When considering life as one big tree of possible opportunities and outcomes, the term bankroll management takes on a meaning entirely different from that considered by most poker players. Instead of having a poker bankroll consisting of money only to be used from poker (from which money is occasionally withdrawn for personal use), and instead of compartmentalizing your money in general, think of your money, your assets, and your time, and think about how all of these can be optimally allocated. For example, if you’re a winning poker player who keeps a separate bankroll and withdraws a fixed percentage of net winnings at various times, there’s probably a point at which you’re probably better off taking some of the money from your bankroll and allocating it towards other money-making opportunities (such as starting a business that produces a tangible resource or service).

After all, regardless of what stakes you play, playing poker is always a direct exchange of your time for money. And since poker (as well as investing in things like stocks and currencies) is nothing more than a negative sum game in which money is simply shifted around, it’s always going to be the case that the owners of big businesses that produce tangible goods/services will earn more money per hour worked than successful high stakes poker players.

May Your EV Always Be Positive!

The Tsunami


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2 Responses to “An Infinite +$EV Opportunity?”

  1. Matt says:

    I think I recall reading about a problem similar to the one your friend suggested in a book called “Statistics Hacks,” by Bruce Frey. If it wasn’t that book, it was “The Drunkard’s Walk,” by Leonard Mlodinow. IIRC, you would wager up to an infinite amount of money in that type of situation.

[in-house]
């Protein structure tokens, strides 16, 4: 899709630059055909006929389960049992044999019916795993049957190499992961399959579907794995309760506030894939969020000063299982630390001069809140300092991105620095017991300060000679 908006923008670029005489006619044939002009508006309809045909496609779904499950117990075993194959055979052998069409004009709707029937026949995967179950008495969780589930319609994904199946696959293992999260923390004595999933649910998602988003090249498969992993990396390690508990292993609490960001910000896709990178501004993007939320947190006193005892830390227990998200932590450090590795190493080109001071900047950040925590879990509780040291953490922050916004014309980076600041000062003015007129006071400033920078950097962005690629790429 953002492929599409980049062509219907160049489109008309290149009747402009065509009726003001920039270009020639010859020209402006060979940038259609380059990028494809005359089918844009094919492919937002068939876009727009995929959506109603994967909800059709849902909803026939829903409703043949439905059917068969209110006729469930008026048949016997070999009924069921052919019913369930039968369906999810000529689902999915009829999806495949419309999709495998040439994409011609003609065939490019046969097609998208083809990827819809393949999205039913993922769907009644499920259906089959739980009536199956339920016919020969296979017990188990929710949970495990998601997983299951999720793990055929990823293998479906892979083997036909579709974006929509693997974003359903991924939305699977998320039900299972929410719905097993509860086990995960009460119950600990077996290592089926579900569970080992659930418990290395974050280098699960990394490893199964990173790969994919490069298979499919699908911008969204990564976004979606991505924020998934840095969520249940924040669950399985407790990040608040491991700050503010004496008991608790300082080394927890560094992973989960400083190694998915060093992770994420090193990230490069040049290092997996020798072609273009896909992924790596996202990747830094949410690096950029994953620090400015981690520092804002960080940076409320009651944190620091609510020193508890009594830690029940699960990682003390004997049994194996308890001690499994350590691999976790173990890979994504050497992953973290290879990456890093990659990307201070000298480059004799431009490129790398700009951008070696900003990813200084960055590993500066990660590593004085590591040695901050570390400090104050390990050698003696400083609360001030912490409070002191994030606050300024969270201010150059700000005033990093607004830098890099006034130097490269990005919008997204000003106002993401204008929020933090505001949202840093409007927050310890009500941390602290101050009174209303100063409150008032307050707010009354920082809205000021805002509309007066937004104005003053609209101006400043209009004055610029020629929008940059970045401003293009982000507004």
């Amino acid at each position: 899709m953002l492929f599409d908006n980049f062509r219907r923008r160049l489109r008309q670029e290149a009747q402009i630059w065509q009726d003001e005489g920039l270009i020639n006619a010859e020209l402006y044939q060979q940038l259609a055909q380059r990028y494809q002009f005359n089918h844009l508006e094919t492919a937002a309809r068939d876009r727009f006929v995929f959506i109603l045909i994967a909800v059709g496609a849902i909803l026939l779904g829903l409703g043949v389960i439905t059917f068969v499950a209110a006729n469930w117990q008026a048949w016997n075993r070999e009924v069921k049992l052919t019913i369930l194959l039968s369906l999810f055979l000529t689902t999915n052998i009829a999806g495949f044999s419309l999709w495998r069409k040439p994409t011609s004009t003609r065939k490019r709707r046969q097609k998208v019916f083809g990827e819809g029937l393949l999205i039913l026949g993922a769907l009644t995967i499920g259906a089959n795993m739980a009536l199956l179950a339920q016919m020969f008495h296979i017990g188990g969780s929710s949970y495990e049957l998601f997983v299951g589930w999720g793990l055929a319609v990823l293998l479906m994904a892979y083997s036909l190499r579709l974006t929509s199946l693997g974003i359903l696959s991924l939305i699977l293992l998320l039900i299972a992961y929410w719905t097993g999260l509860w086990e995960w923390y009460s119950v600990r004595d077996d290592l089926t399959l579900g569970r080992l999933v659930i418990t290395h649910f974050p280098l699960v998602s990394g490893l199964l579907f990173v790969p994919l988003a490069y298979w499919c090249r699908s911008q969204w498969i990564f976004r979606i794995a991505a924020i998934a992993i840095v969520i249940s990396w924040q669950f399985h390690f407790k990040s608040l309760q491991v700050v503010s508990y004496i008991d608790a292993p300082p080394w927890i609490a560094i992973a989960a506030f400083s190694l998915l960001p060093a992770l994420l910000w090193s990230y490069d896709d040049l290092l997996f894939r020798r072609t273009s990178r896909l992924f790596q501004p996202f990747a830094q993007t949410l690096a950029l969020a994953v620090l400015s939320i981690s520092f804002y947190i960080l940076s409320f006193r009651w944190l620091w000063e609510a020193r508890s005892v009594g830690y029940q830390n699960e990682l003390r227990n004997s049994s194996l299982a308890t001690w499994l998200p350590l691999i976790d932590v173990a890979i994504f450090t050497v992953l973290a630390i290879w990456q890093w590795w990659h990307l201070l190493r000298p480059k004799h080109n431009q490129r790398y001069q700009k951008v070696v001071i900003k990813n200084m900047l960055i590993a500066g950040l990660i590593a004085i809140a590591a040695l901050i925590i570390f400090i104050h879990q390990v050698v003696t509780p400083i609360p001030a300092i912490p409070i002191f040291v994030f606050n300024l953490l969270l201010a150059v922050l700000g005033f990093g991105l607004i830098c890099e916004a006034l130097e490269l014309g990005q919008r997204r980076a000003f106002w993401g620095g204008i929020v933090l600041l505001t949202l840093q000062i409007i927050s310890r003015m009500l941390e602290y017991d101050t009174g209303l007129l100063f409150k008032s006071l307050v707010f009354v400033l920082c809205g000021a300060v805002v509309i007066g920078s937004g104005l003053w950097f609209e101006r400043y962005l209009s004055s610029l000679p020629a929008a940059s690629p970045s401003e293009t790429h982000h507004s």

I think it’s interesting to note that in your last paragraph that while it’s only a money shift, as long as there are individuals willing to make a contribution to that shift that’s not in their favor (i.e., lose money), there will always be money to be earned as long as: A) You know where to look for it, and B) You have the skill to obtain said money. That being said, I agree that businesses that deal in tangible goods and services will always make more money per hour, but there’s something to be said for the amount of work they put in to obtain that higher salary.

  2. This probably only applies to the most profitable businesses, but I feel that the hourly from owning a highly successful business is higher even after accounting for the hard work needed to get such a business off the ground. Of course, this shouldn’t be taken to mean that playing poker is a waste of time…playing poker is fun and not everyone in the world can own a highly profitable business.

    I think the point I really wanted to make in the second half of this post is that there’s life beyond poker. At least some of the really young, successful players probably make the mistake of not respecting their money under the optimistic assumption that easy money will always be available. Additionally, someone with the intelligence required to be a highly successful player is going to be at least somewhat susceptible to boredom from doing the same thing for 30-40 years.